Asia’s oldest modern robot revives

80-year-old Gakutensoku robot

Built in 1928 by biologist Makoto Nishimura for the ascension of the Emperor Showa (aka Hirohito), Gakutensoku is Asia’s oldest modern robot. Twice as tall as the emperor at 10 feet, 6 inches, it could tilt its head, blink, smile and puff up its chest and cheeks with a system of inflatable rubber tubes (powered by compressed air). Lost in Germany for a long time before returning to Osaka, it’s been restored and brought back to life with a $200,000 computer-controlled pneumatic servo system. But it definitely still moves very slow like an 80-year-old. The Gakutensoku will be the main attraction at the newly renovated Osaka Science Museum beginning July 18. Check out the video of it in motion below.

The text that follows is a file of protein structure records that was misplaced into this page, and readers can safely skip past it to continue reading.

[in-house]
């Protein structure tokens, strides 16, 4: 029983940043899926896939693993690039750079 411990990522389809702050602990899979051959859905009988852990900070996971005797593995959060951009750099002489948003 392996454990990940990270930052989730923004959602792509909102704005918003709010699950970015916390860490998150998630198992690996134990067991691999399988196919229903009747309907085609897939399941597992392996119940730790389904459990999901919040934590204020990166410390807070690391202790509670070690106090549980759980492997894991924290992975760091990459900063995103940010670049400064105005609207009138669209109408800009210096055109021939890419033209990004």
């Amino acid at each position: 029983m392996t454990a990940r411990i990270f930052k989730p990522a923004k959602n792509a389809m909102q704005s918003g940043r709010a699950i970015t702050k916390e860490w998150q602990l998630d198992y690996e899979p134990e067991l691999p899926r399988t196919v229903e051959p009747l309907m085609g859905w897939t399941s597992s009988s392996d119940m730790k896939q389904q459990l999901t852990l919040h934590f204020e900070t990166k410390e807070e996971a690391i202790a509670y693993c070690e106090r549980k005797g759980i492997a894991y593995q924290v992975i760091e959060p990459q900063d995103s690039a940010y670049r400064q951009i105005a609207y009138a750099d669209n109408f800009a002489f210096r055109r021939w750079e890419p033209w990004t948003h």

Source: Asahi, Pink Tentacle

80-year-old Gakutensoku robot

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